Alec Baldwin: Who's a director that you think helped you?  Who's a director you really admired?

Kathleen Turner: Coppola.

Alec Baldwin: Coppola.

Kathleen Turner: Coppola, tremendously.

Alec Baldwin: From Peggy Sue.  

Kathleen Turner: Yeah, tremendously.

Alec Baldwin: In what way?

Kathleen Turner: He had such an extraordinary grasp of the possibilities of the images in --

Alec Baldwin: Of that woman going back in time.

Kathleen Turner: Well, of what the camera could do and what it could see and I learned so much from him.  Bizarrely, some of my best work I think was with Ken Russell, you know who's certifiable.  I mean but then he's certifiably a genius too.

Alec Baldwin: How many movies did you make with Ken?

Kathleen Turner: Only one.  

Alec Baldwin: That's what I thought.   

Kathleen Turner: Crimes of Passion.  

Alec Baldwin: That's it.

Kathleen Turner: Yeah.  

Alec Baldwin: Now what about him did you like?

Kathleen Turner: For example in Crimes of Passion, there is a scene; she's this $50.00 hooker on Hollywood Avenue at night.  The scene takes place at this hotel room and the walls are papered with this hideous pink on purple shiny wall paper.  And he had a flashing neon light set off to the side that was like the motel sign on the street.  That was the only light.  Our acting had to take place within the timing -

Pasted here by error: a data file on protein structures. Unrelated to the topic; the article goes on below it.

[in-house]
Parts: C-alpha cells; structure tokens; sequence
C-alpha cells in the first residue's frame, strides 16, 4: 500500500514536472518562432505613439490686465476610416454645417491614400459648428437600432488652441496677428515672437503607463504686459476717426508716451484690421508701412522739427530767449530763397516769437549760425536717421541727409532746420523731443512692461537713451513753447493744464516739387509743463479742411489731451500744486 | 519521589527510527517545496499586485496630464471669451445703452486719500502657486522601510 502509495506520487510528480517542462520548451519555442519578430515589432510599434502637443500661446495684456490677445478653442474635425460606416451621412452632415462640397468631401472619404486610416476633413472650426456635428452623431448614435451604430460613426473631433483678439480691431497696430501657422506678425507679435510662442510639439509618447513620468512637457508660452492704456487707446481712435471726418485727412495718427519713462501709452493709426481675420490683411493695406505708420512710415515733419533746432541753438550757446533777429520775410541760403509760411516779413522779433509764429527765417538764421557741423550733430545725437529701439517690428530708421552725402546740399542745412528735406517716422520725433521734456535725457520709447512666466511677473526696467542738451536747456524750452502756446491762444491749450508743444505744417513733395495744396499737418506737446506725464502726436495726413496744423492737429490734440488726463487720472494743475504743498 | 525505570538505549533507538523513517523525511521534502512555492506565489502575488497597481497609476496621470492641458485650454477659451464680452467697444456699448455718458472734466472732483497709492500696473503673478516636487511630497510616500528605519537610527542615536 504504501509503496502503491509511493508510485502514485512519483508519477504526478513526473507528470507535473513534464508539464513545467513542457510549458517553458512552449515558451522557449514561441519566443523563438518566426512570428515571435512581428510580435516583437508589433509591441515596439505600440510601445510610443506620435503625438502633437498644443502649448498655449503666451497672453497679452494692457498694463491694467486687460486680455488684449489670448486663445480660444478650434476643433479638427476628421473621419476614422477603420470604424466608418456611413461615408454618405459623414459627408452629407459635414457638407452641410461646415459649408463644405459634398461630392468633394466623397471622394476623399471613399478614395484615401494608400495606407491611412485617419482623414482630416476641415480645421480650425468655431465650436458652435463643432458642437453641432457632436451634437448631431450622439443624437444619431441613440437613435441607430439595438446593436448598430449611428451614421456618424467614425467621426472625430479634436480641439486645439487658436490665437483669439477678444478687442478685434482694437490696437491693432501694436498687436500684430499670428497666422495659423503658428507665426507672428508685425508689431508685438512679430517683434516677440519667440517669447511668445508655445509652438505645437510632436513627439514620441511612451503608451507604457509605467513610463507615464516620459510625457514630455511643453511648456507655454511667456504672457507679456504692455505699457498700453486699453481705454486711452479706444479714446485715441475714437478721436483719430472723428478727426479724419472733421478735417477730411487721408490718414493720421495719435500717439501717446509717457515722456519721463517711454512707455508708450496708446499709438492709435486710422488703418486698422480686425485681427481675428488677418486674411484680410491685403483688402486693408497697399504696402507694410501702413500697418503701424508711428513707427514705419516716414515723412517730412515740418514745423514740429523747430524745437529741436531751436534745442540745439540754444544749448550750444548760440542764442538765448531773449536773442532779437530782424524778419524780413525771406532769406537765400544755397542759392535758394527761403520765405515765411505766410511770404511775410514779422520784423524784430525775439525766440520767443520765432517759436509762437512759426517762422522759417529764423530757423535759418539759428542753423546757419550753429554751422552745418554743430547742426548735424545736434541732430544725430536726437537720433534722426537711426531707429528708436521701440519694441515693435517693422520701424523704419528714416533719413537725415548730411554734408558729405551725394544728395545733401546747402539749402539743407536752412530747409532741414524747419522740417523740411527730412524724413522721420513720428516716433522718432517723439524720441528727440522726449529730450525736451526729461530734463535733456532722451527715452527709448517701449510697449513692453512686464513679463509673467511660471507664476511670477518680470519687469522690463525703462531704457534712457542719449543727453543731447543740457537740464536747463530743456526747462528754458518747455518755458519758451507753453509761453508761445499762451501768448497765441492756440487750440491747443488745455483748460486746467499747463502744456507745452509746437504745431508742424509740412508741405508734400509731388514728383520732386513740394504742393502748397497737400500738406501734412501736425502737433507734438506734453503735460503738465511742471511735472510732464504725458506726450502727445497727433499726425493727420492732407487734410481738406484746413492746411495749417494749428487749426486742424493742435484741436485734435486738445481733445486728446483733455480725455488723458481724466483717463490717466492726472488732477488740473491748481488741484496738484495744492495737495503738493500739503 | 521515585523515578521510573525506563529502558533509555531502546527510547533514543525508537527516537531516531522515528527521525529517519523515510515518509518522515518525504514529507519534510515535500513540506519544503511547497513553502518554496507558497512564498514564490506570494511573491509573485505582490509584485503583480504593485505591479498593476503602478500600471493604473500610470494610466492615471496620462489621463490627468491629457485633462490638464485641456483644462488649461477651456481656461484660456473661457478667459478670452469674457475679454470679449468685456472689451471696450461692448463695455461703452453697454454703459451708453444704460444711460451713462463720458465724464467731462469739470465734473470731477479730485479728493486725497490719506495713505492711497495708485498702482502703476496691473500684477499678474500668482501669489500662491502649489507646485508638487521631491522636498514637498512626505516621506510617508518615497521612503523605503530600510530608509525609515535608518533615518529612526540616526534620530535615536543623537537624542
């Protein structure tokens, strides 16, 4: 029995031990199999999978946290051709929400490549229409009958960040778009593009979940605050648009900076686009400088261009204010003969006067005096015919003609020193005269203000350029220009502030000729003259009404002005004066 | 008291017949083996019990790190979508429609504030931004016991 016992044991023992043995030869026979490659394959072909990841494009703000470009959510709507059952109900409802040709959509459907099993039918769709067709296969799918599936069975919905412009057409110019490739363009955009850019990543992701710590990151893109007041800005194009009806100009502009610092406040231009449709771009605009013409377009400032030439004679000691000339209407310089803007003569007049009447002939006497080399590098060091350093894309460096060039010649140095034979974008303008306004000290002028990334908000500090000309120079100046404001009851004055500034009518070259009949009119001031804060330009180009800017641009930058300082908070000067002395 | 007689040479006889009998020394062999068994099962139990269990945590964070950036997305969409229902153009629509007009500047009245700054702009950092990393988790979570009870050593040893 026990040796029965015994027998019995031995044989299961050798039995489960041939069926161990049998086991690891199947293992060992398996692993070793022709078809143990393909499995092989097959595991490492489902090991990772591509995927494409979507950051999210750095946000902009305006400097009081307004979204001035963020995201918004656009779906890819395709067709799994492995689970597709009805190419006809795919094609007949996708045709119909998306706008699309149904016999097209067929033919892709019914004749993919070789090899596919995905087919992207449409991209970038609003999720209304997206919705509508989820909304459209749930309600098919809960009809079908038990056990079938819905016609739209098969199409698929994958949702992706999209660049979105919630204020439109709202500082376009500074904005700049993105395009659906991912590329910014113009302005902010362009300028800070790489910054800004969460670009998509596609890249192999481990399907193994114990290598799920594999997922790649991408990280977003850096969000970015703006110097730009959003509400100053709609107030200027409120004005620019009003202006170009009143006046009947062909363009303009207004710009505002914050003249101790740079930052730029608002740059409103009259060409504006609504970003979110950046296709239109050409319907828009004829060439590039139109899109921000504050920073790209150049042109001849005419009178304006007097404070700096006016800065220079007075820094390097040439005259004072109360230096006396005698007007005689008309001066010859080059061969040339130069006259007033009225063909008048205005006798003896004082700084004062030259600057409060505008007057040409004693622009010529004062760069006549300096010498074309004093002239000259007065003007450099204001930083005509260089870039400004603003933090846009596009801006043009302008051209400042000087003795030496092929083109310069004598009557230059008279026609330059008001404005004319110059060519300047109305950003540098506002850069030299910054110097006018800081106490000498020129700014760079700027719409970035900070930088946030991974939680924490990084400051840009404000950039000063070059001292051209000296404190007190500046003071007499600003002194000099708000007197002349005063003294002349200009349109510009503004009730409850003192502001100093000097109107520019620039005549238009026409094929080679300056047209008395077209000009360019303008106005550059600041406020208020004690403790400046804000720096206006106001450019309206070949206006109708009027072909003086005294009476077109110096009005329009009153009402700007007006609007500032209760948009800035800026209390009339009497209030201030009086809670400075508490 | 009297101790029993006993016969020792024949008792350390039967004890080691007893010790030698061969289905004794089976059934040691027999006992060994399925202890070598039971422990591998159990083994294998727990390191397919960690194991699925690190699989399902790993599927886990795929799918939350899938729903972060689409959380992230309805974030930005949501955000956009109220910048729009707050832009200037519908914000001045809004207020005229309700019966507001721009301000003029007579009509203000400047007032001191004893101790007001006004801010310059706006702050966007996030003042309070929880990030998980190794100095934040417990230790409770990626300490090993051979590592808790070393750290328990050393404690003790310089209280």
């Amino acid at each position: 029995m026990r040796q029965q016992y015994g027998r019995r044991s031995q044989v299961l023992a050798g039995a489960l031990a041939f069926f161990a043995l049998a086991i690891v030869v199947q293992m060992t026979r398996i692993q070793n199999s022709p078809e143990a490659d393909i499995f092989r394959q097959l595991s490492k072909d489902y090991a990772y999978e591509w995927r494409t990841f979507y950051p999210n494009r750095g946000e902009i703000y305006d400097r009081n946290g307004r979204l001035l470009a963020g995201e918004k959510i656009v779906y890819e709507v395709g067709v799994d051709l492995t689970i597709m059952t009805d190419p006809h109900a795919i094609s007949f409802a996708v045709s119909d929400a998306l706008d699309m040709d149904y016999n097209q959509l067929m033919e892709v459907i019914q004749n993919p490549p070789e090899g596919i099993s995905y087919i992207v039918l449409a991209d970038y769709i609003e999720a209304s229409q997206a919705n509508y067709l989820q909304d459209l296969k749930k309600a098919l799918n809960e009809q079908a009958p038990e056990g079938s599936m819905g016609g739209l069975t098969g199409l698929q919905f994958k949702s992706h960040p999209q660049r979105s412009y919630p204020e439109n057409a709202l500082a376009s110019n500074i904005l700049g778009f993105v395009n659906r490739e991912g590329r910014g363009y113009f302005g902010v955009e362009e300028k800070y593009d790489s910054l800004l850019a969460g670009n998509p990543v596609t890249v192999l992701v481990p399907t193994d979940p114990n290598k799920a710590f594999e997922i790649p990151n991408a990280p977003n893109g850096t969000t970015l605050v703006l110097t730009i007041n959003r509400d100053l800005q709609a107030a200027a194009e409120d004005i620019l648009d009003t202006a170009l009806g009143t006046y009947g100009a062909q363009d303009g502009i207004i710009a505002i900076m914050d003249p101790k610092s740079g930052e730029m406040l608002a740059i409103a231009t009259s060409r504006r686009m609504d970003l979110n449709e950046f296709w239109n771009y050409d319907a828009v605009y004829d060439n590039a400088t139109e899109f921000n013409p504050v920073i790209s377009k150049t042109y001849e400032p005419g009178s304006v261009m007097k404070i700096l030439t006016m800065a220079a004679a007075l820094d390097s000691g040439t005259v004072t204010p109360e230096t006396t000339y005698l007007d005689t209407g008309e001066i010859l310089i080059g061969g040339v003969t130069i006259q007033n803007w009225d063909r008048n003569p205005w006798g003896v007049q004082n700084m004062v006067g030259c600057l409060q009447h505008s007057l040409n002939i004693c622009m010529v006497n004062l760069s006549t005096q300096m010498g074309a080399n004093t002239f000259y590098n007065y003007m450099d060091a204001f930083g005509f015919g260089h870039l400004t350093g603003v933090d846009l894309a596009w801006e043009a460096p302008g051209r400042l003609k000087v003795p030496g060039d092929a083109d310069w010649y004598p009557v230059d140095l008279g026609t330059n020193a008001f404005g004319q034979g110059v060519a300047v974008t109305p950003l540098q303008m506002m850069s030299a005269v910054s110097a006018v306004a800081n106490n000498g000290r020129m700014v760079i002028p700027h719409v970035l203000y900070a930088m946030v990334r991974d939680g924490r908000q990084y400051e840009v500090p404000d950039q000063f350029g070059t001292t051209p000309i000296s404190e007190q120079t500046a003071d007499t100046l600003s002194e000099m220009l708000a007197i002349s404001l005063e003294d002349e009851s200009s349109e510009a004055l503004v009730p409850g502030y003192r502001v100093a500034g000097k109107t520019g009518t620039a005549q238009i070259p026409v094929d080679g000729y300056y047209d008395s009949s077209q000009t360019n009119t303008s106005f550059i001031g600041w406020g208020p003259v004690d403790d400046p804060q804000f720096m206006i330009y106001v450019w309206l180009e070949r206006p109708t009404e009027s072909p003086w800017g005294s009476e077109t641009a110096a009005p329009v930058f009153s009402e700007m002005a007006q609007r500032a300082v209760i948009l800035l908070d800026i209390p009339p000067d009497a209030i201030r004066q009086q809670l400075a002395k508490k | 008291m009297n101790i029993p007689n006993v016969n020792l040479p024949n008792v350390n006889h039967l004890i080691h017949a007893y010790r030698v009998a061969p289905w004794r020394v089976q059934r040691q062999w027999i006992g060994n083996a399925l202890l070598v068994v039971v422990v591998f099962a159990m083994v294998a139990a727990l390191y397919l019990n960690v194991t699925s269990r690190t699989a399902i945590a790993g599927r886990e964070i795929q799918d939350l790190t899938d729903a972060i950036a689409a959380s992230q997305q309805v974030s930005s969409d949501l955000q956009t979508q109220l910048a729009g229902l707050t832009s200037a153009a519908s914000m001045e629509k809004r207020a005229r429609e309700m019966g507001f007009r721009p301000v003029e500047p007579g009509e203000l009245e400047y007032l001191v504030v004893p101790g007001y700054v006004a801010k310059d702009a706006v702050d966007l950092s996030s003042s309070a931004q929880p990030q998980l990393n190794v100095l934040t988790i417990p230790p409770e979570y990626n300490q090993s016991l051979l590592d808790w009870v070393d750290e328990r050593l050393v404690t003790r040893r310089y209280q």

Alec Baldwin: Pulse.

Kathleen Turner: - and the pulsing of that neon lamp, which he regulated, you know and the reflections that came off the wall paper.  It's genius.

Alec Baldwin: The older I get, the more it's all technical to me now.

Kathleen Turner: Yeah, agreed.

Alec Baldwin: You either have the inspiration or you don't.  I don't need anybody to inspire me to play the part.  

Kathleen Turner: No.  

Alec Baldwin: Typically.

Kathleen Turner: No.  

Alec Baldwin: But in the theater where you've done all this complex material, who were the theater directors who were the most memorable to you?  Who's someone who you just loved working with in the theater.

Kathleen Turner: Cat on a Hot Tin Roof.  Oh, his name of course just left my head.  British director, absolutely brilliant, I'll have to look that up.

Alec Baldwin: Howard Davies?

Kathleen Turner: Yes, yes.  

Alec Baldwin: Right.

Kathleen Turner: And then also with Virginia Woolf which was some of the most --

Alec Baldwin: And who directed that?

Kathleen Turner: Anthony Page.  Some of the most gentle, misdirecting directing I've ever had.  I mean you didn't really realize until much further into the process how much he was actually giving you.  You know?